insomnia

noun
in·​som·​nia | \ in-ˈsäm-nē-ə \

Definition of insomnia

: prolonged and usually abnormal inability to get enough sleep

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Other Words from insomnia

insomniac \ in-​ˈsäm-​nē-​ˌak \ adjective or noun

Synonyms for insomnia

Synonyms

sleeplessness, wakefulness

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Examples of insomnia in a Sentence

has suffered from insomnia virtually his entire life

Recent Examples on the Web

In addition to strong cravings for nicotine, those symptoms might include anxiety, irritability, and insomnia, the Mayo Clinic explains. Sarah Jacoby, SELF, "Bella Hadid’s New Year’s Resolution Is to Give Up Her JUUL: 'So Far So Good!'," 8 Jan. 2019 For individuals experiencing withdrawal symptoms, that week can be agonizing, with symptoms including nausea, diarrhea, muscle aches, anxiety, and insomnia. Lev Facher, STAT, "In a first, FDA approves drug meant to mitigate symptoms of opioid withdrawal," 16 May 2018 An autopsy shows Bartley died of acute alcohol intoxication and abuse of benzodiazepines, a drug typically prescribed to treat anxiety and insomnia last year, the Associated Press reports. Cliff Pinckard, cleveland.com, "Ohio woman gives teen vodka, now faces charges in his death, reports say," 22 Apr. 2018 There are obvious insomnia symptoms like being hella tired all the time, irritability, difficulty paying attention, and anxiety about sleep. Korin Miller, SELF, "13 Surprising Medical Conditions That Can Cause Weight Gain or Loss (and When to Go to the Doctor)," 12 Nov. 2018 Lest that sounds like B.S., there are actually studies that show both lavender and camomile are scientifically proven to aid with insomnia. Amy Hou, Glamour, "This Lavender Pillow Spray Actually Helps Me Sleep Better," 20 Aug. 2018 No wonder Michael was plagued with insomnia for most of his life. latimes.com, "Calendar Letters: Harlan Ellison's jitterbug, protest songs and healthcare, Joe Jackson's legacy," 7 July 2018 One study in men and women with insomnia found that compared to a placebo, eight ounces of tart cherry juice in the morning and again one to two hours before bed increased sleep time by an hour and 24 minutes. Health.com, "7 Health Benefits of Cherries," 13 June 2018 Use of caffeine, side effects of medications, and medical or psychiatric problems also might be causing your child’s insomnia. Mariko Zapf, Good Housekeeping, "Melatonin Is A Popular Over The Counter Sleep Aid—But Is It Safe For Kids?," 20 July 2017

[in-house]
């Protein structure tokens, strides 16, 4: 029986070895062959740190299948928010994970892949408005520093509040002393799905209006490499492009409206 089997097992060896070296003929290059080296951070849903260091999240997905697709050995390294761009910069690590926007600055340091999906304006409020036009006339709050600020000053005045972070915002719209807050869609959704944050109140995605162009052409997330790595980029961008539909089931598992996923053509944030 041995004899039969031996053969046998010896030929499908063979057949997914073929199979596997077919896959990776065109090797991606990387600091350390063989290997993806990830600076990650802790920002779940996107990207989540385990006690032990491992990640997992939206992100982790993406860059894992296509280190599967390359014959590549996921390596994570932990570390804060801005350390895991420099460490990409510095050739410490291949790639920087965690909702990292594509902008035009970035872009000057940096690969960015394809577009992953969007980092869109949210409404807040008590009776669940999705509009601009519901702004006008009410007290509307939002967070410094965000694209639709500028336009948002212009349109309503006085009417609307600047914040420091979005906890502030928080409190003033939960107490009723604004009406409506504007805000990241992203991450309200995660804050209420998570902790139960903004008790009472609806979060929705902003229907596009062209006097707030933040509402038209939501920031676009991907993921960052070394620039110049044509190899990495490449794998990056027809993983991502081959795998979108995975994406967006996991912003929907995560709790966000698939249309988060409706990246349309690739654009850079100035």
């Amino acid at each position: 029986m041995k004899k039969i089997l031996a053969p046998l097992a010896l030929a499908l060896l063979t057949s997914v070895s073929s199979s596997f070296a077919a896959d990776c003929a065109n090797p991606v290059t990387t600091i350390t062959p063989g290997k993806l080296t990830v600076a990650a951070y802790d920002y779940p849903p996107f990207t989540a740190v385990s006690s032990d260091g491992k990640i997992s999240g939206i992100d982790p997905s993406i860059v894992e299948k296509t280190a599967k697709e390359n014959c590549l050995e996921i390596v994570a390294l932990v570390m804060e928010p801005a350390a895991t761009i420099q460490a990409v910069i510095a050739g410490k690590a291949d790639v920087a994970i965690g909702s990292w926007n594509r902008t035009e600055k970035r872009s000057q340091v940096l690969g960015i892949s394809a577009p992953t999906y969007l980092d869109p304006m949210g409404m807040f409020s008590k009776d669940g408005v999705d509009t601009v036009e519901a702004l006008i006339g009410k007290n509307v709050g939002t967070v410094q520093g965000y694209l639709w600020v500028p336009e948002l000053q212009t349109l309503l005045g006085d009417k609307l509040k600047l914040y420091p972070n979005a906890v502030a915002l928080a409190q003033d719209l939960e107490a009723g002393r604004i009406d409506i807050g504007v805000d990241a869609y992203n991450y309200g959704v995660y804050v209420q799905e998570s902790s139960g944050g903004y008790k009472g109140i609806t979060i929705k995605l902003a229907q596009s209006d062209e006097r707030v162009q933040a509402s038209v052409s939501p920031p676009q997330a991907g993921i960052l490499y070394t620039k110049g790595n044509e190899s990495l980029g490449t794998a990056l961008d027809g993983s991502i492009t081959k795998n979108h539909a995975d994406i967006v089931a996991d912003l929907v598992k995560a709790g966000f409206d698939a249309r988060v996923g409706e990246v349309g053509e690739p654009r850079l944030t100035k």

These example sentences are selected automatically from various online news sources to reflect current usage of the word 'insomnia.' Views expressed in the examples do not represent the opinion of Merriam-Webster or its editors. Send us feedback.

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First Known Use of insomnia

circa 1623, in the meaning defined above

History and Etymology for insomnia

Latin, from insomnis sleepless, from in- + somnus sleep — more at somnolent

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Statistics for insomnia

Last Updated

22 Jan 2019

Look-up Popularity

Time Traveler for insomnia

The first known use of insomnia was circa 1623

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More Definitions for insomnia

insomnia

noun

English Language Learners Definition of insomnia

: the condition of not being able to sleep

insomnia

noun
in·​som·​nia | \ in-ˈsäm-nē-ə \

Kids Definition of insomnia

: difficulty in sleeping

insomnia

noun
in·​som·​nia | \ in-ˈsäm-nē-ə \

Medical Definition of insomnia

: prolonged and usually abnormal inability to obtain adequate sleep

called also agrypnia

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Comments on insomnia

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